As good as Dinklage and Dornan (who gets to speak in his native Irish lilt) are, the clashing back-and-forth — between present and past, and between the two lead characters — begins to feel routine and mechanical. Villechaize and Tate’s repeated standoffs, and the “stop this limo, I’m getting out” motif grow wearying.
But when it zeros in on the absurdity of showbiz self-seriousness, the movie is often delightful. There’s Villechaize’s hilarious delivery of Macbeth‘s most famous speech, and the no less hilarious reaction of the William Morris agent (David Strathairn) who hears it at knifepoint. There’s the fistfight with Billy Barty (Mark Povinelli), the image-conscious chairman of Little People of America, offended by Villechaize’s hard-partying, headline-grabbing lifestyle. And there’s the professional jealousy and passive-aggressive pissing matches between him and Montalban (Andy Garcia, in astutely deadpan high dudgeon), the exasperation of the show’s high-powered producer, Aaron Spelling (Wallace Langham), the fame-hungry hangers-on, and the rays of true kindness from Villechaize’s ultra-supportive dresser and eventual girlfriend, Kathy (a shimmering Mireille Enos in an underdeveloped role).
At the helm for the fourth time, Gervasi delivers a far more satisfying feature than either of his previous narrative turns, Hitchcock and November Criminals. He doesn’t avoid the lesson-y, the corny or the banal as he moves his central duo toward the drama’s climactic scenes. But his affection for Villechaize, and the significance of their real-life encounter, are undiluted by the schematic setup. The parallels between the two characters, at different points on the career/life uncertainty spectrum, might be overemphasized, but each in his own way is stoic, and Villechaize’s insights about the potential impact of their time together strike a deep chord. “Why hate yourself,” he asks Tate, “when you can hate me instead?” Against the odds, Dornan makes Tate’s ultimate acceptance of responsibility, in a phone call to his wife, truly affecting.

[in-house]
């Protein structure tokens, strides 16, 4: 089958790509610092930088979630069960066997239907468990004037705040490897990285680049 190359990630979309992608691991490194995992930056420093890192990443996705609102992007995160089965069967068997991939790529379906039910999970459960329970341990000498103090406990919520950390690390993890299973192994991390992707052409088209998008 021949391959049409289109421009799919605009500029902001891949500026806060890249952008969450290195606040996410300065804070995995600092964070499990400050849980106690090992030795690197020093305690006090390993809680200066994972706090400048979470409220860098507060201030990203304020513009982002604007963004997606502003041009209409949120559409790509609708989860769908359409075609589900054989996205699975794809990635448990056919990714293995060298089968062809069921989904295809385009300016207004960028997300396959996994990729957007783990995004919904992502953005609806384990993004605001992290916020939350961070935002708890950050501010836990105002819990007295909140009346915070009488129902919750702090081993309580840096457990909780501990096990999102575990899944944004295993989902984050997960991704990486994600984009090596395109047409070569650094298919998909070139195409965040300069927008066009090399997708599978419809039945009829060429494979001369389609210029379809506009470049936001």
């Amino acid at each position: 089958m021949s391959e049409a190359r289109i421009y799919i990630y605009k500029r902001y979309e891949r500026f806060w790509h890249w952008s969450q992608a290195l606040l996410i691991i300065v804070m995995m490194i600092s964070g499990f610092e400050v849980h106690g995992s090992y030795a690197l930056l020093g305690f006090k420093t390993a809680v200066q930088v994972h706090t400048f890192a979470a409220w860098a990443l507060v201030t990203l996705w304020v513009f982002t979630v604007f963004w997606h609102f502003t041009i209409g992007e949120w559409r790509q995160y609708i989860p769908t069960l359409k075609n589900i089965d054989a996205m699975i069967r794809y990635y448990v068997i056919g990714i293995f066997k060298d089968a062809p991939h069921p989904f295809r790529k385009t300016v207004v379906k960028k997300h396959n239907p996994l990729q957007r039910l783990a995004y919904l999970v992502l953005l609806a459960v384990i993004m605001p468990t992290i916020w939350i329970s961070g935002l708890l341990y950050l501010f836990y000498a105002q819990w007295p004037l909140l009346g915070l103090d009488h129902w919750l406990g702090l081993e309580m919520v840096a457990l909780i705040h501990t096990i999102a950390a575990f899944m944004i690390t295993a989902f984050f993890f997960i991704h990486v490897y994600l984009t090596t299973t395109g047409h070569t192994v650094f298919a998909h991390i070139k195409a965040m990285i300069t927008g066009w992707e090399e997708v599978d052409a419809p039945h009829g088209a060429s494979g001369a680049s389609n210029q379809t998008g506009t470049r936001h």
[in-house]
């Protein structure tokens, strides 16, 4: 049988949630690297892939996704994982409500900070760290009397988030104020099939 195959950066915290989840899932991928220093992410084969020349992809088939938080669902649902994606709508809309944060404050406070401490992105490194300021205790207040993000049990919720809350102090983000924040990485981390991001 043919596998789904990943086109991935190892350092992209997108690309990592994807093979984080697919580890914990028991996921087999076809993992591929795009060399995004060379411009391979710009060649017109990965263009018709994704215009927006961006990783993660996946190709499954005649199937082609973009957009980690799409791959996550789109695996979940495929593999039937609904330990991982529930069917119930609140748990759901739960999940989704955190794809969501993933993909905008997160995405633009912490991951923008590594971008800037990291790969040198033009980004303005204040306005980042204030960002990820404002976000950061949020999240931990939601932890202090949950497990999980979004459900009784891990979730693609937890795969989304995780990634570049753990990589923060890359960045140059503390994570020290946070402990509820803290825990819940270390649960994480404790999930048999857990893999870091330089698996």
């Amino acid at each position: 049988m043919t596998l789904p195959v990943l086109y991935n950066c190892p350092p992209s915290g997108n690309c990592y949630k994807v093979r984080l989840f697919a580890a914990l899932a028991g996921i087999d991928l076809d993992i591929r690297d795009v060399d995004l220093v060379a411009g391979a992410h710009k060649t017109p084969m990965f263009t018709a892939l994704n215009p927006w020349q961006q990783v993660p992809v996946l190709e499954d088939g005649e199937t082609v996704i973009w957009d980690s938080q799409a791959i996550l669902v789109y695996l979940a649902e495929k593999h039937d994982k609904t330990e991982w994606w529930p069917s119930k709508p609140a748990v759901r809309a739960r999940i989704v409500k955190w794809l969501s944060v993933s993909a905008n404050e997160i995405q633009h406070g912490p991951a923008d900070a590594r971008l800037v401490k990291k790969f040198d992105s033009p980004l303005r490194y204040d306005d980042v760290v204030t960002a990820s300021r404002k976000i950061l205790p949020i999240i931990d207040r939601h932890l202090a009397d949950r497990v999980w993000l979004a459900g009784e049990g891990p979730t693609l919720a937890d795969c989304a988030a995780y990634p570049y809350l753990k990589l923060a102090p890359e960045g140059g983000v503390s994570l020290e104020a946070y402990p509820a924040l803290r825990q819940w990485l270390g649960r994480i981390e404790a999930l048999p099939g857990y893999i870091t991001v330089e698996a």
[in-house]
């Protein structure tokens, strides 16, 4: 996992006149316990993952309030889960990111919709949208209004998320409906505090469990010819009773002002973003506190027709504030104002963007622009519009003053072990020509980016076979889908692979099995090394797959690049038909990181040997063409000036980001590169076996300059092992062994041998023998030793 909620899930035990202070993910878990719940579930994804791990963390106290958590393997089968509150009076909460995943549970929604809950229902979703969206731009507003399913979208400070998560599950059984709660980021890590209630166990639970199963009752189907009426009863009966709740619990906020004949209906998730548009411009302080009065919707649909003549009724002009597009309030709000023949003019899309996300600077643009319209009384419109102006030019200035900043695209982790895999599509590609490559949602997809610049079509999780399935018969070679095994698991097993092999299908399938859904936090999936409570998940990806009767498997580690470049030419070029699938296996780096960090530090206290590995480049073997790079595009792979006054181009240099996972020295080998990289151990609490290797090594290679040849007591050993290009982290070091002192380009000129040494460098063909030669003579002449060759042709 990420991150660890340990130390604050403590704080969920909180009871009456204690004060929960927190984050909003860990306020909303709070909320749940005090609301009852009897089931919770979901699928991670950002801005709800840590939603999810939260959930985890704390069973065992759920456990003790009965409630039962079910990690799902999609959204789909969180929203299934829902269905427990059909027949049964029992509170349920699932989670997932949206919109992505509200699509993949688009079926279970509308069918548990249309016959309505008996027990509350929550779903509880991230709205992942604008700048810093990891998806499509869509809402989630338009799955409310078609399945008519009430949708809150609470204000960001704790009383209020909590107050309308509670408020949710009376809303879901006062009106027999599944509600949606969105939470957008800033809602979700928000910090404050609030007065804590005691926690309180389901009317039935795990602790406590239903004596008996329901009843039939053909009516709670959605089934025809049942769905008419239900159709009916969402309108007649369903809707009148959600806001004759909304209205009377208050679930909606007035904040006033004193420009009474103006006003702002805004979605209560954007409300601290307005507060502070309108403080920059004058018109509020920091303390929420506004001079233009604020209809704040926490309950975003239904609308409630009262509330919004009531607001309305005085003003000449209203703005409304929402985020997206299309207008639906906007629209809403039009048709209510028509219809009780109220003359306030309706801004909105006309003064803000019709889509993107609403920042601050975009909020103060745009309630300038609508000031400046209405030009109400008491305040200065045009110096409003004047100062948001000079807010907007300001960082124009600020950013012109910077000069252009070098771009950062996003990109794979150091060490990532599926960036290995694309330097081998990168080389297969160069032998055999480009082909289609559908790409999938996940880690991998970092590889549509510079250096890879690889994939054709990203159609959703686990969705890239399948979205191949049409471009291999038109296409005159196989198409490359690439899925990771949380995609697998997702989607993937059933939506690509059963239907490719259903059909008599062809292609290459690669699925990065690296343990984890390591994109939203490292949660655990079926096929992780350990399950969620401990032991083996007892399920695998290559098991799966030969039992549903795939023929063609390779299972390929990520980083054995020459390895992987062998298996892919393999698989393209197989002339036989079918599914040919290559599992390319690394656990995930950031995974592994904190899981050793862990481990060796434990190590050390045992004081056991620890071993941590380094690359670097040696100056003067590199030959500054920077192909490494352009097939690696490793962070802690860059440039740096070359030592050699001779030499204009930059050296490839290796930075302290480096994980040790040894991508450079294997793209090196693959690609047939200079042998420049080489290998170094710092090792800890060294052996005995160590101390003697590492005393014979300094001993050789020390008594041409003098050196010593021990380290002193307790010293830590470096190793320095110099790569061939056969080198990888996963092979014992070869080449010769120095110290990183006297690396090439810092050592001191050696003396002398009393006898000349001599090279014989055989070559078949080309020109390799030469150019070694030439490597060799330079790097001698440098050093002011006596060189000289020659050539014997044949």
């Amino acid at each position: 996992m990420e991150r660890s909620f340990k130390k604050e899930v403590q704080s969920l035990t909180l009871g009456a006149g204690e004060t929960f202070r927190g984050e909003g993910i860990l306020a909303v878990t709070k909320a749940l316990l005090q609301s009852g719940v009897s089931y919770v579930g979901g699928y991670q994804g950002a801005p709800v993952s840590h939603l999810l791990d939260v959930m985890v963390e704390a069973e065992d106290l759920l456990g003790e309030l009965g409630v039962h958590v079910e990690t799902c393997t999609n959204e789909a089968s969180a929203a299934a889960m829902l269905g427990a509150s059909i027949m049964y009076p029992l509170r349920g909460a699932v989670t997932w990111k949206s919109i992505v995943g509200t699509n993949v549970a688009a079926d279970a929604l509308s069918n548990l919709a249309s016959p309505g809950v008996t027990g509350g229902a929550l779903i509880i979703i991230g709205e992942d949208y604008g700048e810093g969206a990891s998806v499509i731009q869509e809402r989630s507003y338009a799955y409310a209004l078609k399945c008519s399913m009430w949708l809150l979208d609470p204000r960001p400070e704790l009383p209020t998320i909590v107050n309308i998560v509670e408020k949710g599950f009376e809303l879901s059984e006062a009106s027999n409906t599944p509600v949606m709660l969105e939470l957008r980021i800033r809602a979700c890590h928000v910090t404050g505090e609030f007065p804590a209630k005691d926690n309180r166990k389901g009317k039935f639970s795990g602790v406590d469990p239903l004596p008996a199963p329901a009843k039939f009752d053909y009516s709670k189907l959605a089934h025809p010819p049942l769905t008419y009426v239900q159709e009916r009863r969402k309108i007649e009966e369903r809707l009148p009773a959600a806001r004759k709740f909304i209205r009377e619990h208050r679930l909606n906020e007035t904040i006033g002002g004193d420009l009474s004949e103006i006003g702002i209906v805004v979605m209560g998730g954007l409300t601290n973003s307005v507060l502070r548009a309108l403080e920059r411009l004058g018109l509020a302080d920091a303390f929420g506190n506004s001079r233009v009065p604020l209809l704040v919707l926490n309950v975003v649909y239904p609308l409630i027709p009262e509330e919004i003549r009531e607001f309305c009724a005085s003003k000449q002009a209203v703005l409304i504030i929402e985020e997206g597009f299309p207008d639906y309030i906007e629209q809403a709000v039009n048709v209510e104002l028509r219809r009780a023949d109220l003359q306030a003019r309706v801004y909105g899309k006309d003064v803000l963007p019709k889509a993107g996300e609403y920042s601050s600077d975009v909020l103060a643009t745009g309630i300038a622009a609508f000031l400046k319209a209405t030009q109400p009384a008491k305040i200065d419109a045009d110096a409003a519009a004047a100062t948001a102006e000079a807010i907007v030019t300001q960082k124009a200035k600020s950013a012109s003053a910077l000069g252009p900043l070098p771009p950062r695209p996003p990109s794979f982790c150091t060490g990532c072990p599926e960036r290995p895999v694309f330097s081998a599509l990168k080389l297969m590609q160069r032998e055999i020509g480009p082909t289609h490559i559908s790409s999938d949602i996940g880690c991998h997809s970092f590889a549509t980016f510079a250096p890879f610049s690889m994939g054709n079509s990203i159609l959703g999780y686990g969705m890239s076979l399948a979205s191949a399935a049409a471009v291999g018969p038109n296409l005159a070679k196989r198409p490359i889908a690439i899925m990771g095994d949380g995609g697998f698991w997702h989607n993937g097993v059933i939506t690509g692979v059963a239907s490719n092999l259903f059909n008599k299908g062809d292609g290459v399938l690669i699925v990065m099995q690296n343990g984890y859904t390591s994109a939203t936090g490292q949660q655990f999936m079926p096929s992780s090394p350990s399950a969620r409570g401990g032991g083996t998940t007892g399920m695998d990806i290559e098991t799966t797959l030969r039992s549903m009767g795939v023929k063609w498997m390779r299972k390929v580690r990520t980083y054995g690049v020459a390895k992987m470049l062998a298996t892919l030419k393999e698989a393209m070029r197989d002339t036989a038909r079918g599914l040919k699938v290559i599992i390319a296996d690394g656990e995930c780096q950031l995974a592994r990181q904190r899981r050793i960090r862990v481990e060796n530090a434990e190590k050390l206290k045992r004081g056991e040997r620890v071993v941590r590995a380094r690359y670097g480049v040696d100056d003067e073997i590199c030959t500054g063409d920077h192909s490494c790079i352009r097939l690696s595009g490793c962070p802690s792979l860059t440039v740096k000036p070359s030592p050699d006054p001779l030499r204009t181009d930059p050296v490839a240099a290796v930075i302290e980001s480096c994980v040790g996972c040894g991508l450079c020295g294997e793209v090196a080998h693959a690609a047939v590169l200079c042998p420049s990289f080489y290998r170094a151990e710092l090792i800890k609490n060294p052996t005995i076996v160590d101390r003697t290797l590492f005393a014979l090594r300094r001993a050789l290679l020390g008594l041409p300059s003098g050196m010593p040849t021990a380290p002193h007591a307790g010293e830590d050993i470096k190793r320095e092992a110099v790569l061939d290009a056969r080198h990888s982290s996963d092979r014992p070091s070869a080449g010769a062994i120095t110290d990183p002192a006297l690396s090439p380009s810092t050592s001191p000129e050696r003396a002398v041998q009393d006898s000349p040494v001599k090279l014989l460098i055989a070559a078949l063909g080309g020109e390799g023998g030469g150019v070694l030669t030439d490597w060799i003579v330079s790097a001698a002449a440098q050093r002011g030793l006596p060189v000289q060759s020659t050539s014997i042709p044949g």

Gervasi’s screenplay, with its sure grasp of professional lingo, nonetheless pushes too hard at the story’s emotional undercurrents. It doesn’t help that Villechaize’s on-the-nose summing-up of the lessons to be learned begins with the glaring anachronism “At the end of the day.” One of the good things to be said about the ’90s is that this inane phrase wasn’t in widespread use. The observation that follows that tone-deaf introductory phrase is no better.
But in Villechaize’s final onscreen moments (which, in a sweet, two-pronged homage, includes a brief turn by Montalban’s grandson Alex Montalban as an ardent fan), Dinklage says it all. His remarkable wordless reaction is at once sheepish, knowing, proud and embarrassed. Like a well-shot arrow, that instant of self-awareness pierces the uneven narrative, straight to the broken heart.
Production companies: Filmrights, Daredevil Films, Civil Dawn Pictures, Metal on Metal, Estuary Films
Cast: Peter Dinklage, Jamie Dornan, Mireille Enos, David Strathairn, Andy Garcia, Harriet Walter, Oona Chaplin, Daniel Mays, Mark Povinelli, Wallace Langham, Robert Curtis Brown, Mark Umbers, Michael Elwyn, Ashleigh Brewer
Director: Sacha Gervasi
Screenwriter: Sacha Gervasi
Story by Sacha Gervasi, Sean Macaulay
Producer: Nathalie Tanner
Executive producers: Steven Zaillian, Richard Middleton, Ross Katz, Jessica de Rothschild, Sacha Gervasi, Peter Dinklage
Director of photography: Maryse Alberti
Production designer: Jeremy Reed
Costume designer: Julie Weiss
Editor: Carol Littleton
Composer: David Norland
Casting directors: Kate Ringsell, Carmen Cuba